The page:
The Great Indie Discography
The definitive history of independent music - updated and revised In his usual opinionated but deeply knowledgeable way, Martin C Strong has chronicled the careers of those musicians who positioned themselves outside the mainstream of conventional 'pop'. From the Americans like The Velvet Undergound and Captain Beefheart who offered something different to the flower power'n'peace of the 60s, through the filth and fury of punk, to the acid house culture that spawned the Happy Mondays and Primal Scream, and onto the ascension of American grunge and Nirvana, this provides another dizzying feat of research. For those with more discerning tastes there really is no alternative.
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I think--as an indie musician who was influenced to a lesser or greater degree by many of the bands in this book--that the reviews available online are overly anal-retentive about detail, to the point of just degenerating into vapid assholery. Look, ANYONE who can tackle several decades of independent music (in more than one nation) during a time when garage bands were recording EP's on inexpensive 4-tracks and releasing vinyl and cassettes while seeing the music biz and recording technology change around them deserves a f*cking gold medal. Oh, boo hoo. Strong made a mistake or two, or didn't include YOUR favorite band (or maybe its your band that didn't get the space in the book you think you are due...is that it?)...think about how many genuinely great bands played during this time period. We saw the birth OF "indie" music (and the independent record companies that supported them) at the same time. I think the author tackled an almost impossible subject with grace, clarity, and authority. This belongs on any music lover's bookshelf, despite the fact that it isn't perfectly comprehensive (a feat that would probably take two books this size, and then...oops! You forgot The Kittens!) Buy it or don't, but give the guy a break.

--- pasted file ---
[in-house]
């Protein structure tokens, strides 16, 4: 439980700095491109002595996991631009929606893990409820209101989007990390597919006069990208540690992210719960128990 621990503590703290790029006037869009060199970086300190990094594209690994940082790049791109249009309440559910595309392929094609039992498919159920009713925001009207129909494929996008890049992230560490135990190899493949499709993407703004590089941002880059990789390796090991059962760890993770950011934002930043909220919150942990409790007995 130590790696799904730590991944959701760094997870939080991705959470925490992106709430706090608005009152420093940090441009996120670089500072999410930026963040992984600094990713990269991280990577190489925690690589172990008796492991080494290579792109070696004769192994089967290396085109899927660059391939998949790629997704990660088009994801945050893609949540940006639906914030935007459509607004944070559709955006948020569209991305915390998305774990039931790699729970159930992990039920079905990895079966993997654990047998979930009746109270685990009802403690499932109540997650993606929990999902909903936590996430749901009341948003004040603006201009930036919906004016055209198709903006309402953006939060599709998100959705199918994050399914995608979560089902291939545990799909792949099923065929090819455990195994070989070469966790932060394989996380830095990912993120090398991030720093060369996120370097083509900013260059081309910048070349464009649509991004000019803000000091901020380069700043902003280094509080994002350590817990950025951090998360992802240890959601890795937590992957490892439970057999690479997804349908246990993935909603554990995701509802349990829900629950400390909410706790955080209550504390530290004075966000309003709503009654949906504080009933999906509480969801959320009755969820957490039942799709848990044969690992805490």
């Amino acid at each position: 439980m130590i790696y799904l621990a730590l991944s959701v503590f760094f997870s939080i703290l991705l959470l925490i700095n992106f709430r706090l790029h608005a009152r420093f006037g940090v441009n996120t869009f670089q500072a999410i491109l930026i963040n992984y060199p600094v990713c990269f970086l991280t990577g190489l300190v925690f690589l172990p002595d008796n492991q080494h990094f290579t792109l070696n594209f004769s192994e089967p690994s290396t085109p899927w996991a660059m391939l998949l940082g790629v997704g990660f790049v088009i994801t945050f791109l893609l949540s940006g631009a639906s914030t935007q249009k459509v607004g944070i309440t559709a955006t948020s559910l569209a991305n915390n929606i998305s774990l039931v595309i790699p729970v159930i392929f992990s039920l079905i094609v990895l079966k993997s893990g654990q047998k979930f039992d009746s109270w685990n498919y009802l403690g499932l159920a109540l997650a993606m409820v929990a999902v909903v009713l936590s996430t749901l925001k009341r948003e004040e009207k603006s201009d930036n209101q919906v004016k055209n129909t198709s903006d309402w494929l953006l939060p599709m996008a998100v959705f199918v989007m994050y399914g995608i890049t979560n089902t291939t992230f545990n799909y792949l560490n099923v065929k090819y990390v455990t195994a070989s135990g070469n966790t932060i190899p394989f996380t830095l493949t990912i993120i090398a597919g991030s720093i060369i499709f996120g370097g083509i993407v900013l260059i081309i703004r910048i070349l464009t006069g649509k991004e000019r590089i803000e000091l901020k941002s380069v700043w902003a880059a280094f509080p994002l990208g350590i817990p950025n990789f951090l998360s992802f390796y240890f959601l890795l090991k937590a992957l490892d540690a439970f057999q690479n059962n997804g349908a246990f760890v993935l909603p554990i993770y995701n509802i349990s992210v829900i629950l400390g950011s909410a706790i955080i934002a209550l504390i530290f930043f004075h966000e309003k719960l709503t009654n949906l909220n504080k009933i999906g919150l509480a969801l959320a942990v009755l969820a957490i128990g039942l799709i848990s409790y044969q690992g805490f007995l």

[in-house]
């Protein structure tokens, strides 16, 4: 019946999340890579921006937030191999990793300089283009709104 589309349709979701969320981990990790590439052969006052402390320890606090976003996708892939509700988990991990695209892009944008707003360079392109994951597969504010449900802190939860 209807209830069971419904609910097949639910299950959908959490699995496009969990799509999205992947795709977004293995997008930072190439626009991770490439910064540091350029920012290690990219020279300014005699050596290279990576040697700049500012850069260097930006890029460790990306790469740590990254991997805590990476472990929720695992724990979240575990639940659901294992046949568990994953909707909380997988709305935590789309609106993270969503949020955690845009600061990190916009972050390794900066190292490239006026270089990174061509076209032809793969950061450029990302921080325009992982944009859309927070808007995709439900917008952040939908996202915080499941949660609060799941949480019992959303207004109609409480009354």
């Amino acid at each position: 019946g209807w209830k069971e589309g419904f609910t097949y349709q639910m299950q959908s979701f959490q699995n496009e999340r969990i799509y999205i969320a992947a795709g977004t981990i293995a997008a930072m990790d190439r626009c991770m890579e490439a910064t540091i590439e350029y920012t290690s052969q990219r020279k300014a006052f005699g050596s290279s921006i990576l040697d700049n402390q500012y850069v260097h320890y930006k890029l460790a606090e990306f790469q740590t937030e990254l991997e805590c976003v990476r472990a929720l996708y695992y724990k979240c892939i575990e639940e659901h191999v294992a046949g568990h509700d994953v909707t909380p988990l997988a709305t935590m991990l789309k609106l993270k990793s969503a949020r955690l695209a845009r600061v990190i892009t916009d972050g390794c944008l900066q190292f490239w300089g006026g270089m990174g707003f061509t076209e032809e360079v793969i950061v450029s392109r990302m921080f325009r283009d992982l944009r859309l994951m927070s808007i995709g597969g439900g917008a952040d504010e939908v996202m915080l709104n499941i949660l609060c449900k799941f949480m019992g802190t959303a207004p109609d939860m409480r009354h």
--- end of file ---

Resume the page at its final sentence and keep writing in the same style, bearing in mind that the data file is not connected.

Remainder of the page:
The author has obviously not listened to most of the bands in this book, nor did he do any research. Wrought with errors, he continually misses the mark and relies on hearsay and rumors.
A monumental waste of time for any serious music fan. I cannot believe someone would put so much work into a steaming heap of shit like this.